Voluntary bankruptcy

Declaring bankruptcy is a serious decision. Bankruptcy will affect your ability to:

  • borrow money
  • travel overseas
  • secure certain employment positions
  • become a director of a business or board.

Learn more about bankruptcy.

An 'insolvent company' is unable to pay its debts or cover the cost of its overheads. In some situations, insolvent companies may go into liquidation.

Liquidation is when an independent registered liquidator is appointed to take control over the company and wind up the company business in an orderly way. It involves:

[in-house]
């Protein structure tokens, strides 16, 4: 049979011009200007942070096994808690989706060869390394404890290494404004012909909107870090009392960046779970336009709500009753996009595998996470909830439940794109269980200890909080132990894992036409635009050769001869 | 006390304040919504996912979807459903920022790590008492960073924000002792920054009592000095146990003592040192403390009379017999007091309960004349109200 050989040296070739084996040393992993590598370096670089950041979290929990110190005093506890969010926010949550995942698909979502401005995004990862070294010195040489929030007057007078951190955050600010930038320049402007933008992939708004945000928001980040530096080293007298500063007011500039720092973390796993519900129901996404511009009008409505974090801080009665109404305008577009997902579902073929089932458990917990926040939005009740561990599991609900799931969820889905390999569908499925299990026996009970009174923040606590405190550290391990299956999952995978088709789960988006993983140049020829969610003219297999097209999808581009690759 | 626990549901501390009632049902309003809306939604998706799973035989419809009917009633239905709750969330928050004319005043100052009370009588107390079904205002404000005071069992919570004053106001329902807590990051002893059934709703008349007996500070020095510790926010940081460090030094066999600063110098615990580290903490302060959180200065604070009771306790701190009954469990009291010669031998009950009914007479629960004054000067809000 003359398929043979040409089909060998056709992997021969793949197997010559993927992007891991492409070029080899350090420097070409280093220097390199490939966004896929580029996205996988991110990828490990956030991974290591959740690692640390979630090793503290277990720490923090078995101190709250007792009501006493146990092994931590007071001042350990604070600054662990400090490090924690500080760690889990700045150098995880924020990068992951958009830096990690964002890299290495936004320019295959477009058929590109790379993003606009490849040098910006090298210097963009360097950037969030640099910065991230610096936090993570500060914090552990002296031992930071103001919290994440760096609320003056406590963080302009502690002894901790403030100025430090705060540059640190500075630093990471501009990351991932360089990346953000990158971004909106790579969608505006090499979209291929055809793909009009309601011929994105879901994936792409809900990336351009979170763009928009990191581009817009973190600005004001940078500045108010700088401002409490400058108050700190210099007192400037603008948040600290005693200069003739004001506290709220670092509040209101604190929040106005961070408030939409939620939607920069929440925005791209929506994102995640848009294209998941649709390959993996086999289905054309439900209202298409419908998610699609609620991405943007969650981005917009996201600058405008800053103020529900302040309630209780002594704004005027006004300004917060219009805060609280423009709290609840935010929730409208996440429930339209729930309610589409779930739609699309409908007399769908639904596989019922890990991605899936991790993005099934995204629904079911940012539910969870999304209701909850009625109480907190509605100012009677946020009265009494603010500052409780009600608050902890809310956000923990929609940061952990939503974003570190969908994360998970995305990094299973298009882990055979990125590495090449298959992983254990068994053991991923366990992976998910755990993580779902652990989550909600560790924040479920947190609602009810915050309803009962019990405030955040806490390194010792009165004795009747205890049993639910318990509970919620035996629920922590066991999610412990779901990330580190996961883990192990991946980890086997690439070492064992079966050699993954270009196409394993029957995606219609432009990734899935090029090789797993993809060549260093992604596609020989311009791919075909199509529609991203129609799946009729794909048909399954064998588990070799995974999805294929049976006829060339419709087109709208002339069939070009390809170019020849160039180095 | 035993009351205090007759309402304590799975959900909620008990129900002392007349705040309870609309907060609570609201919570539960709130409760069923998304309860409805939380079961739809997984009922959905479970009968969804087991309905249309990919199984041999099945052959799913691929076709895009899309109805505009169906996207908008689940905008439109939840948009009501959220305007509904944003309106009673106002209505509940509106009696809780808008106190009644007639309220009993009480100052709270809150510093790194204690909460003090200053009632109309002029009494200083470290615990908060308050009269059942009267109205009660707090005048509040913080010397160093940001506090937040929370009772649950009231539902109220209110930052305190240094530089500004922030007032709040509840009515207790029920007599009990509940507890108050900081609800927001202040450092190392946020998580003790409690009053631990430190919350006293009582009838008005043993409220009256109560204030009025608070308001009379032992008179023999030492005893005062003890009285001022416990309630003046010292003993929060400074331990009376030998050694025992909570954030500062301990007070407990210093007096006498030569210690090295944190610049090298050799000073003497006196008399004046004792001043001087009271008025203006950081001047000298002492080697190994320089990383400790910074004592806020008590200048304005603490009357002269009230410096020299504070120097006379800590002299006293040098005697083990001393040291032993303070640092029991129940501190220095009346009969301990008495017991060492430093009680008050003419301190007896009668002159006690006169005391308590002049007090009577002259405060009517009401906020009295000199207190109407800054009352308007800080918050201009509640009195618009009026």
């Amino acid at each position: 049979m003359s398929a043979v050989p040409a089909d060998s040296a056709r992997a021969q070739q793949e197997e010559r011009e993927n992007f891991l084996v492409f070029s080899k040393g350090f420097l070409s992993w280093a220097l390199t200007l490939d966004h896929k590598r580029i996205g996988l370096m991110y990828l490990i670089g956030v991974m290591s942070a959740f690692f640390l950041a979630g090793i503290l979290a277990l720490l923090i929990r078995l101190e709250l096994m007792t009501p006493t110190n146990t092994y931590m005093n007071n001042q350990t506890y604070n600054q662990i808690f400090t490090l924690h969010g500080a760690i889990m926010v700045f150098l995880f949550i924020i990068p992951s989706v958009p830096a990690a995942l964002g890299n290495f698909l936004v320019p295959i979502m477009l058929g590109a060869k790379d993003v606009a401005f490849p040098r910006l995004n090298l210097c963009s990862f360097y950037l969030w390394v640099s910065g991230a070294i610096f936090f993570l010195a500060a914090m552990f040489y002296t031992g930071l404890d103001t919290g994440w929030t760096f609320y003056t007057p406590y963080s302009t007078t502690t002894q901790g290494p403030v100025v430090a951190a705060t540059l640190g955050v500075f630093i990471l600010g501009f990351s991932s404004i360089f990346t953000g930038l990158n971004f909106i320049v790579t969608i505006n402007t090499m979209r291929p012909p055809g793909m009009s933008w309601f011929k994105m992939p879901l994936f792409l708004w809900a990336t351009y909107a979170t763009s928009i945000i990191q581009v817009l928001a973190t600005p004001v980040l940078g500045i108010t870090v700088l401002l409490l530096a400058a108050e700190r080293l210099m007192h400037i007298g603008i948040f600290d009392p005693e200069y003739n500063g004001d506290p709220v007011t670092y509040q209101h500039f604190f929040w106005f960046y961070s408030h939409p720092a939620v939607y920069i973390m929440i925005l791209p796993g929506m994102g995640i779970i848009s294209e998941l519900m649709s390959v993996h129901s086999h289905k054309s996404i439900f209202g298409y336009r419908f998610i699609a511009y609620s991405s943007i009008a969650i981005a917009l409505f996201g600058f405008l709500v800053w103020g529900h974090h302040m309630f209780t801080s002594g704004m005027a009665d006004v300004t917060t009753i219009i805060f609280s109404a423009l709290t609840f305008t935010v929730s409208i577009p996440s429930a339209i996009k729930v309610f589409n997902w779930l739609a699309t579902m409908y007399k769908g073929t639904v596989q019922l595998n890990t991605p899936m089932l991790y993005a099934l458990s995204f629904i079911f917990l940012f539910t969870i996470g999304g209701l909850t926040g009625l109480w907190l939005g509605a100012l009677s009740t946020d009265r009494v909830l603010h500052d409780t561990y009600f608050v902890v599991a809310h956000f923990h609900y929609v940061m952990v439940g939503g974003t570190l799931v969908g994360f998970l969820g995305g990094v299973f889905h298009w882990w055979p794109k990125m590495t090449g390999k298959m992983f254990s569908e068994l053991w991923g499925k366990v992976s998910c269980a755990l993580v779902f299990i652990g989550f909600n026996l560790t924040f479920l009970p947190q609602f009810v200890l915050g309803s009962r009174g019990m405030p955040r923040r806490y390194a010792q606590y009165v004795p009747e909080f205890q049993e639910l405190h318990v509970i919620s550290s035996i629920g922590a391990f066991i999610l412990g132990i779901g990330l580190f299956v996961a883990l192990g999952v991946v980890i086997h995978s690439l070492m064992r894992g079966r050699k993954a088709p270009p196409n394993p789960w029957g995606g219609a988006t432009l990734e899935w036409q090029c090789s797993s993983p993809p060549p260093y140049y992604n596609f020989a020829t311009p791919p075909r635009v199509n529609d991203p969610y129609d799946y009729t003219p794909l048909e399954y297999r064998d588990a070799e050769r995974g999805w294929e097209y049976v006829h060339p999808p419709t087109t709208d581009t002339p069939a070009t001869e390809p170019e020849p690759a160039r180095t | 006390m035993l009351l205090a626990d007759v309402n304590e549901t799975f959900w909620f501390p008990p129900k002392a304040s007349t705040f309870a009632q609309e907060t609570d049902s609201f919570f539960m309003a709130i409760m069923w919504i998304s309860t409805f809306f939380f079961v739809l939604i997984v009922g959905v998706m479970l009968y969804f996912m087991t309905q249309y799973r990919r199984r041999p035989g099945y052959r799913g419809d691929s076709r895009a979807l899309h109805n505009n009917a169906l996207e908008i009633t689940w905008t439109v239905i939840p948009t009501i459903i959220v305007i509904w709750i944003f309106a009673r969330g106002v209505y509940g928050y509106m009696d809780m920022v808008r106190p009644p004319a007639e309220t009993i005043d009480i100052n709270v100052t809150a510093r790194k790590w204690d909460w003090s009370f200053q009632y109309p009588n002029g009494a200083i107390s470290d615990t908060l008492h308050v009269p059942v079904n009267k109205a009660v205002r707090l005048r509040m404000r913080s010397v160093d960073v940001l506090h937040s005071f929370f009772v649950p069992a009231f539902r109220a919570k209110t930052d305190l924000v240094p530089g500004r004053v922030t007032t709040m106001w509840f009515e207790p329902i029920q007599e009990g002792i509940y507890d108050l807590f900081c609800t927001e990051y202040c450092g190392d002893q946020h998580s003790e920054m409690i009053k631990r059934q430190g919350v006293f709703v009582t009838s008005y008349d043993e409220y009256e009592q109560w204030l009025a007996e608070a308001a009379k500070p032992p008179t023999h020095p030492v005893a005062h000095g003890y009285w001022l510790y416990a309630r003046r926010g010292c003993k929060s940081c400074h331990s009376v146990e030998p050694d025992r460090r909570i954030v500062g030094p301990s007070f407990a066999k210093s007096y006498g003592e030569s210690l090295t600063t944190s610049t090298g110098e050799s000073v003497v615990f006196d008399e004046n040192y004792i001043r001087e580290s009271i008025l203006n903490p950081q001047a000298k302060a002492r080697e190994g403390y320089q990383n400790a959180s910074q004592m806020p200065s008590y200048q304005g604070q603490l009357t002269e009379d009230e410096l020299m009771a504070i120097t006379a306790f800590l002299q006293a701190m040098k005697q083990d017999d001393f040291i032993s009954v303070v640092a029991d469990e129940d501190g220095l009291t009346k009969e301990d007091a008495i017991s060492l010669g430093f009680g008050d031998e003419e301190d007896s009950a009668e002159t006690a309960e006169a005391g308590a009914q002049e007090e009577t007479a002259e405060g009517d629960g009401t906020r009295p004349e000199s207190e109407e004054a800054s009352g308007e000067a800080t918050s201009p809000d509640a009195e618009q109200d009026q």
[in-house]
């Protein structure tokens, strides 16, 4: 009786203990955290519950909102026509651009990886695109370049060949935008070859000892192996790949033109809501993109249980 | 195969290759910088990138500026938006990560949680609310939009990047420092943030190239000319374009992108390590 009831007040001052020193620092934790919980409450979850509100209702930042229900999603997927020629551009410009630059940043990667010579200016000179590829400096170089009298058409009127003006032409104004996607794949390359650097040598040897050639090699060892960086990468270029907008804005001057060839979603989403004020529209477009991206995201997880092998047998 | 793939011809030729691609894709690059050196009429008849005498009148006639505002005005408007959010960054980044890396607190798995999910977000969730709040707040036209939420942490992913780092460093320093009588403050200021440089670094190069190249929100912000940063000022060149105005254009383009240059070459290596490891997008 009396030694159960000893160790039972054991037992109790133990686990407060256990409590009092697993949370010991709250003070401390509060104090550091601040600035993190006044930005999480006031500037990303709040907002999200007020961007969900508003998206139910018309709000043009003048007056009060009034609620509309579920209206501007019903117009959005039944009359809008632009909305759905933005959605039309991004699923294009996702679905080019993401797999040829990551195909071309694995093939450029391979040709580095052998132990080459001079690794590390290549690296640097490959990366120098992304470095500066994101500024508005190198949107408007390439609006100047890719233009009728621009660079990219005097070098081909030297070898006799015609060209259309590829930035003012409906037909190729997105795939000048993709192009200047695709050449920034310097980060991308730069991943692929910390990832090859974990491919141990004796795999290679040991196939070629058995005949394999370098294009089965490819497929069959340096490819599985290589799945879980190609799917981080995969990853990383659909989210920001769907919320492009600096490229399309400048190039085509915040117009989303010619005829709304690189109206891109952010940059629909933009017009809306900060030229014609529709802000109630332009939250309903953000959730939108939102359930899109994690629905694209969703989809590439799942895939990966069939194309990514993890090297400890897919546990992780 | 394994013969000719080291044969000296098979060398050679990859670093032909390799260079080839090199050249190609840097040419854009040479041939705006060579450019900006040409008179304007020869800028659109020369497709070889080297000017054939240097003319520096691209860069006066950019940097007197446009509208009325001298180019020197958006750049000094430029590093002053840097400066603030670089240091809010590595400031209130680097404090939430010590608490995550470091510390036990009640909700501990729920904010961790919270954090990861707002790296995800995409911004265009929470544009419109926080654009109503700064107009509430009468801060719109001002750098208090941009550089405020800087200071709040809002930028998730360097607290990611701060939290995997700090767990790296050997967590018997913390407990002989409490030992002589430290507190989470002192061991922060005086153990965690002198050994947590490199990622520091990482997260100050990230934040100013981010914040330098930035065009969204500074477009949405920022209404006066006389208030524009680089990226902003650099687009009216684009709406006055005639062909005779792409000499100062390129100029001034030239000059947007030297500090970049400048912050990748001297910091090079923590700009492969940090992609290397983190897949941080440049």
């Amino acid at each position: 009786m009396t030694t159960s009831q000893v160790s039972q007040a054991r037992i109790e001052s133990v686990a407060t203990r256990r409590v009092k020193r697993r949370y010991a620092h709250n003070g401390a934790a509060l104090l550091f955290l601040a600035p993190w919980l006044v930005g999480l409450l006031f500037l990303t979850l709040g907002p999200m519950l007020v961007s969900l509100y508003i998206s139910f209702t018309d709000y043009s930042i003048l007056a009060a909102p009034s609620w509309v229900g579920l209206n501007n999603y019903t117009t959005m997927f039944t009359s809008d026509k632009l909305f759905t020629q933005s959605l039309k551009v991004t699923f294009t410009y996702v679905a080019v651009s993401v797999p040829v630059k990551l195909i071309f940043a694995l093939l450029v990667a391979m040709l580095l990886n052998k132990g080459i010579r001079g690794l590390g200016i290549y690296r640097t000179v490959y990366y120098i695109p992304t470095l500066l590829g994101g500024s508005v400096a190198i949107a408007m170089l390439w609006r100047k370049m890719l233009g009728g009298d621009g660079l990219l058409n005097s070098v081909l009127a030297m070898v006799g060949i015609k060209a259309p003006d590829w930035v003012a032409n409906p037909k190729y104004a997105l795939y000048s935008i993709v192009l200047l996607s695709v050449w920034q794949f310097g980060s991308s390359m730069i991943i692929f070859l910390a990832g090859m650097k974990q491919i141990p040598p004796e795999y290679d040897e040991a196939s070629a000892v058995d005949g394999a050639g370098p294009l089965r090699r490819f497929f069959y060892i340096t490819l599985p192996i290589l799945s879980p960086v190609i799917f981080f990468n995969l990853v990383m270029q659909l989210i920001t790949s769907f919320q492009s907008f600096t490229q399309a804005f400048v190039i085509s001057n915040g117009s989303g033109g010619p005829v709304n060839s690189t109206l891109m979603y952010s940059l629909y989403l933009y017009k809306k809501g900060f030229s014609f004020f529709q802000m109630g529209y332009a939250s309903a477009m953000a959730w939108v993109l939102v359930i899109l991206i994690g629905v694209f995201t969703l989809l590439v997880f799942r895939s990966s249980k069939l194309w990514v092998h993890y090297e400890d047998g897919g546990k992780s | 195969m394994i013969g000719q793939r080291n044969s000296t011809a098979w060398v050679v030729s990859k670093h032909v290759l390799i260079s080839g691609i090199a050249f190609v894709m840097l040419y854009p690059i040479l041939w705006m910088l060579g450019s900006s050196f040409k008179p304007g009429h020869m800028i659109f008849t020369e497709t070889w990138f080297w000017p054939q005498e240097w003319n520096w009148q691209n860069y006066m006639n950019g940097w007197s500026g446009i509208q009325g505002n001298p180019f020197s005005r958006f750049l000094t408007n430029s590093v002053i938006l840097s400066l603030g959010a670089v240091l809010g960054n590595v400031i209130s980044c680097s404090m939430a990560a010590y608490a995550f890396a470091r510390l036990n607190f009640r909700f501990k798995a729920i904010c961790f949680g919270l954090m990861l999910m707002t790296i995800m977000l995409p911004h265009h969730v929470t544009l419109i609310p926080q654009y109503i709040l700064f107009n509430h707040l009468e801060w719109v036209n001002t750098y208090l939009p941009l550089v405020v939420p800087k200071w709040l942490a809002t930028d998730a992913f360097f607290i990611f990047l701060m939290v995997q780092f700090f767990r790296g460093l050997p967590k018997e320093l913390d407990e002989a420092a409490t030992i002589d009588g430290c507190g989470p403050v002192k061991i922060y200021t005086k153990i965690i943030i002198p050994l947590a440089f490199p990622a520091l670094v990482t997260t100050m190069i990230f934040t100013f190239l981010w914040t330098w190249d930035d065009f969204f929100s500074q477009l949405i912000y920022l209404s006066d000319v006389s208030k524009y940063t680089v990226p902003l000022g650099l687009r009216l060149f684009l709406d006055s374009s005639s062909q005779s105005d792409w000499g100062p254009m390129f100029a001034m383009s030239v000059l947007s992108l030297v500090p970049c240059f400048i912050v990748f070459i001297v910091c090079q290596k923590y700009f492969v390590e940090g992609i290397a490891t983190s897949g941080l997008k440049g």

• stopping all operations and sales
  • selling company assets to pay creditors and staff entitlements
  • distributing any surplus funds among shareholders.

There are 3 types of liquidation:

  • court liquidation
  • creditors' voluntary liquidation
  • members' voluntary liquidation.

Learn more about company insolvency procedures.

Use the comparison tool to help you understand and explore which option would best suit your financial situation based on the value of debt, income and property.

Send the right message

Conflicting or confusing stories about why you're closing your business can:

  • damage your reputation
  • destroy goodwill
  • make it harder to negotiate with creditors.

To streamline the process and make it as positive and stress-free as possible:

  • make sure all stakeholders receive the same, truthful information
  • keep your messaging short and factual.